Now you can see the list of your existing Albums on Facebook. You can choose one of them or even create a new one with this dialog box. In this example, we’ll create a new album to upload some images from Scott Kelby’s Worldwide Photowalk.
In the New Photo Album dialog, we can name the Album, and enter some text for the location and the description of the album. Note that the description will appear on the Facebook album, as well as on the wall posting when you upload. Most importantly, you can set the Privacy here as well. Do you want the album visible to “Everyone,” “Friends of Friends,” or “Only Friends.” For Facebook, I choose “Only Friends.”
Now, make sure the new album is selected, and we move to the second screen in the Add Preset dialog – the Image Options:
Within the Image Options, the first section deals with Image size and quality. You can choose not to resize, or to manually resize. For Facebook, I typically resize my images to a maximum of 800 pixels on a side. Typical Photoshop resampling methods are available, use Bicubic Sharper for down sizing images. Set your image quality as desired.
Be sure to check the box “Always Render From Fullsize Image,” otherwise your image might be generated from a low res preview (why would anyone want that?).
Finally, we have the option to include metadata. You can choose to include everything, Copyright data only, Copyright & Contact Info only, or everything EXCEPT Camera and Camera Raw info.
You can apply a metadata template as well, which can either be appended or can overwrite (replace) data in the image.
And finally, you can even add keywords within the preset. Keep in mind, these keywords apply to every photo you will ever export to this album.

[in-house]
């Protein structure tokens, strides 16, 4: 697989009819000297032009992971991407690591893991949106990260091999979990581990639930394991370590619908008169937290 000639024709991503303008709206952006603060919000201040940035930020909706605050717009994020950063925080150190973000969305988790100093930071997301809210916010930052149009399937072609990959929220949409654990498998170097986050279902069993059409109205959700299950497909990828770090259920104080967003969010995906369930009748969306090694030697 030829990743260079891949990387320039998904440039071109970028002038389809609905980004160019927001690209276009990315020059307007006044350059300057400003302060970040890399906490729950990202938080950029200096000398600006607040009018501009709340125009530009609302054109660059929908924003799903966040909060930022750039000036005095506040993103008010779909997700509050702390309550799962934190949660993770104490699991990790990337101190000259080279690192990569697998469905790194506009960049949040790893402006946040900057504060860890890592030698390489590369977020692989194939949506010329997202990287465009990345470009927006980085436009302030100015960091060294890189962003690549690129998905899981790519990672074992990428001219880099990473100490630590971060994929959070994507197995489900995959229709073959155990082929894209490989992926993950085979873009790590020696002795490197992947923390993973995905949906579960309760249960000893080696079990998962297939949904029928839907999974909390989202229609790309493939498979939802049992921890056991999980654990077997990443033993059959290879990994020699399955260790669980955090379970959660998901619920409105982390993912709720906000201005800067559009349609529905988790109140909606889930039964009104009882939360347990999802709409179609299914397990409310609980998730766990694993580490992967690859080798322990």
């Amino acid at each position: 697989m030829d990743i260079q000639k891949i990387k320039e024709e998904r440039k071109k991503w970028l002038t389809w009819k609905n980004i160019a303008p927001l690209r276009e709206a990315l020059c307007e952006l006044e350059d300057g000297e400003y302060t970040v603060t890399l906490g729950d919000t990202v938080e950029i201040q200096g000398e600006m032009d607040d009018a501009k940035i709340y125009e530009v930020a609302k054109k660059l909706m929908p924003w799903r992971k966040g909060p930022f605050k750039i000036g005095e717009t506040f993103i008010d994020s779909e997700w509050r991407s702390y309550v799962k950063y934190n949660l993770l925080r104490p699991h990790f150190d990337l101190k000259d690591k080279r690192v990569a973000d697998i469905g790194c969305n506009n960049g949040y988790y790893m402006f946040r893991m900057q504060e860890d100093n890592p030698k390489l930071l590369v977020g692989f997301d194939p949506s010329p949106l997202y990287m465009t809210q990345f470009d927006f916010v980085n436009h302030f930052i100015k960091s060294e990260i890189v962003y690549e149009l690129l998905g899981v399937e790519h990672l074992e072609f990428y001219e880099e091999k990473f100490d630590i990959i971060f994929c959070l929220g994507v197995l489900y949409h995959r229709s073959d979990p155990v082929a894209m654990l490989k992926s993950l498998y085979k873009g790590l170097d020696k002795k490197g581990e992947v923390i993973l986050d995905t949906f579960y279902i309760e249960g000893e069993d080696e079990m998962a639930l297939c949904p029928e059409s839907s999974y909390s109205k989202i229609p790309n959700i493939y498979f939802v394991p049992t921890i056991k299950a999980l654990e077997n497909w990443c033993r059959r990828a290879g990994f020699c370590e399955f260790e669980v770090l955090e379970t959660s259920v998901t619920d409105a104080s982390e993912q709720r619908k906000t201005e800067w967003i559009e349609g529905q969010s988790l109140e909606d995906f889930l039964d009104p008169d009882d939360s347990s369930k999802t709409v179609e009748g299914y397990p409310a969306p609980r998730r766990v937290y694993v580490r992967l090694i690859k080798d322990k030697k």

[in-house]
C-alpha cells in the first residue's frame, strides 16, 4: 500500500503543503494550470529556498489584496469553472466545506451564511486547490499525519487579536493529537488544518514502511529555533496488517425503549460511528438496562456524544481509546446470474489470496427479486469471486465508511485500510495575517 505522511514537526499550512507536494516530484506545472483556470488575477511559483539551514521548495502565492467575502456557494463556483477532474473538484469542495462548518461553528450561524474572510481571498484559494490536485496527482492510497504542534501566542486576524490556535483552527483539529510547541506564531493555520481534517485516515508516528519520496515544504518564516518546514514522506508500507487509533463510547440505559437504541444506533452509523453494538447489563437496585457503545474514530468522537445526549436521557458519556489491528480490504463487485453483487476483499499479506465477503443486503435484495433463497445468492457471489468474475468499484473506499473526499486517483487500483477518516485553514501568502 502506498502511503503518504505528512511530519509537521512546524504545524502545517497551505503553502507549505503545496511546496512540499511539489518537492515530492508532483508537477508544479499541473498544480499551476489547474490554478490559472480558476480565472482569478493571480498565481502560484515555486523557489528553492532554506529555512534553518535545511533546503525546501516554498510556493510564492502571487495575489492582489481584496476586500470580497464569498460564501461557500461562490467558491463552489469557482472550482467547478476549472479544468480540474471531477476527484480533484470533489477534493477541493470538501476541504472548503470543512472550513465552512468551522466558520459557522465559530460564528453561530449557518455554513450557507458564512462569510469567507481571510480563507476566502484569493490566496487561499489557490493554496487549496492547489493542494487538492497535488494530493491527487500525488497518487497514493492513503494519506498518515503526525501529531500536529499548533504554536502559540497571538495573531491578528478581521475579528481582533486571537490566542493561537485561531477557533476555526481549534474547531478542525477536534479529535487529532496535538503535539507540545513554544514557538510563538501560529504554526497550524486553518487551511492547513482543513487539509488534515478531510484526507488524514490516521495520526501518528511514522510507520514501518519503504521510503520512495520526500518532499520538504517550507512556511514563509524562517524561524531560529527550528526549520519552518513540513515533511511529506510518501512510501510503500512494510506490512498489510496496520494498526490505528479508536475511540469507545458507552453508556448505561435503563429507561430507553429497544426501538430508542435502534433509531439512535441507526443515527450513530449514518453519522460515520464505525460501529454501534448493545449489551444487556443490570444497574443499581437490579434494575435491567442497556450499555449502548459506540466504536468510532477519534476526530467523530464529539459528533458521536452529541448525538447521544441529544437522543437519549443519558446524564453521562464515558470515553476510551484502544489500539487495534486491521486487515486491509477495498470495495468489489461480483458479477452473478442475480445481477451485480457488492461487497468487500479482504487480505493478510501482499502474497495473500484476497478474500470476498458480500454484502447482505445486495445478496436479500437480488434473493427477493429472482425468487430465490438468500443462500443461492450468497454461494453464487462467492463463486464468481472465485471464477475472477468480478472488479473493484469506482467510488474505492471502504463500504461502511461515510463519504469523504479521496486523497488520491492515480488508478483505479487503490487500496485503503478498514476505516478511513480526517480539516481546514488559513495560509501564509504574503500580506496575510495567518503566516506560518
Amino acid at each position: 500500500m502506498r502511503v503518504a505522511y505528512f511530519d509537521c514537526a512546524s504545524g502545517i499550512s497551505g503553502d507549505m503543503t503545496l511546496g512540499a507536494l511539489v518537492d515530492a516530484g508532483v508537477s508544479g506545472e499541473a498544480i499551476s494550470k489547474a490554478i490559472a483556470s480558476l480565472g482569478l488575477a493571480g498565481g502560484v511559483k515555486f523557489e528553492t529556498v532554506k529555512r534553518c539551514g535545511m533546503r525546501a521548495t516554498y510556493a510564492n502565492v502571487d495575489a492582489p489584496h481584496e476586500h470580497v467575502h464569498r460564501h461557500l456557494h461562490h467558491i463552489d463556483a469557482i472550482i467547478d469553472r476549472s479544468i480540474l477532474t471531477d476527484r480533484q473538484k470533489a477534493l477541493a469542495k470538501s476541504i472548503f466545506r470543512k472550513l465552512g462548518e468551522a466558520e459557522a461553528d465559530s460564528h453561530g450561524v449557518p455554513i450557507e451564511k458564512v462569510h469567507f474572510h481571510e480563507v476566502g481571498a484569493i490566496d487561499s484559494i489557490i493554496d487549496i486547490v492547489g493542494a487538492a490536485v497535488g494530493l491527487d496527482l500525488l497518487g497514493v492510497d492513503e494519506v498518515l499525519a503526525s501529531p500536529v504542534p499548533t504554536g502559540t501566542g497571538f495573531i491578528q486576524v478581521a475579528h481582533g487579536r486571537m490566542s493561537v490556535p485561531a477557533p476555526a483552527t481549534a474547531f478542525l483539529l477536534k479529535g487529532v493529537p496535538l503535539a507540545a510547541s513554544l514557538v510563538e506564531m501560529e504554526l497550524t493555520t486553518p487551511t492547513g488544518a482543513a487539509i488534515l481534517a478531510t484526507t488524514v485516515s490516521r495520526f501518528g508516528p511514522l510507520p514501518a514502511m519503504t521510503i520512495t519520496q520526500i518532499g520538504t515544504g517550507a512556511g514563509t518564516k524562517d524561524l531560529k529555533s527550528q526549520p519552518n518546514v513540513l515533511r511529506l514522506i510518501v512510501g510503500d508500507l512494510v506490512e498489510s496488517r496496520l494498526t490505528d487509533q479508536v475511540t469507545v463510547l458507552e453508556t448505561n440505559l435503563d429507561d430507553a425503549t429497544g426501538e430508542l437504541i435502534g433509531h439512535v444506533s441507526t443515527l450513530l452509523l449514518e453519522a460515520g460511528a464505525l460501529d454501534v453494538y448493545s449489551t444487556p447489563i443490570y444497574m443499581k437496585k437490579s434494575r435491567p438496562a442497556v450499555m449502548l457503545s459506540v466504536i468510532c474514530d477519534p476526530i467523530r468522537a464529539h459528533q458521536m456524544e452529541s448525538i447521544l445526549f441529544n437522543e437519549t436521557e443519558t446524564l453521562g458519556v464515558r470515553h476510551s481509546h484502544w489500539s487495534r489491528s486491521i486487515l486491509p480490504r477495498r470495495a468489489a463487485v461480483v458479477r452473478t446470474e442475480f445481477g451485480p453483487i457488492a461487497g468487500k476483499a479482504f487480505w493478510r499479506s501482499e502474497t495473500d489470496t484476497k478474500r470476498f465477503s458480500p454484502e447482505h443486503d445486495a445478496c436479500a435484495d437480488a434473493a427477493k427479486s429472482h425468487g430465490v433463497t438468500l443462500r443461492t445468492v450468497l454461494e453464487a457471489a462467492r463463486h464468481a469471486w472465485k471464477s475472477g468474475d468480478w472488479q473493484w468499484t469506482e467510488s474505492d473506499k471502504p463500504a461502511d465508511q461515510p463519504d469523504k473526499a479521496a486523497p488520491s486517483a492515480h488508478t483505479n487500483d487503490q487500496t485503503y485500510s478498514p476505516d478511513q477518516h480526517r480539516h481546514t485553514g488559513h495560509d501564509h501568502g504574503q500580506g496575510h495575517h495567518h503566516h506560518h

Last but not least, don’t forget to give your preset a name! Make it descriptive, as you will want to have several for each service.
After naming the preset, click “Save” and your preset should appear in the Export panel. Note that presets you create are listed in normal type, while the generic modules are listed in boldface. Here I have three Facebook presets listed, each associated with a different destination:
Exporting your images – the easy part!
Now for the exporting process. Once the preset is created, Exporting is really simple. Just highlight the images you want to export, and drag and drop them on the preset.
At this point, you’ll see a small triangle next to the preset icon, indicating there are images in the queue. Additionally, there is a new “X” icon (Clear the Queue) and an arrow icon (Begin the export job). Before starting the job, you are free to drag additional files. You can even drag files to more than one preset, then fire them all off simultaneously.
Once you’re ready to export to Facebook, simply click the arrow icon. The job will export, and a status window will pop up, showing the progress. If you start multiple export jobs, the status window will show the progress of each.
Once the export is complete, your photos are ready for viewing!
Exporting to Flickr and to Photoshop.com is just as easy. Spend a few minutes to set up your presets in advance, then just drag and drop to upload your photos with a single click from now on. It’s just that simple!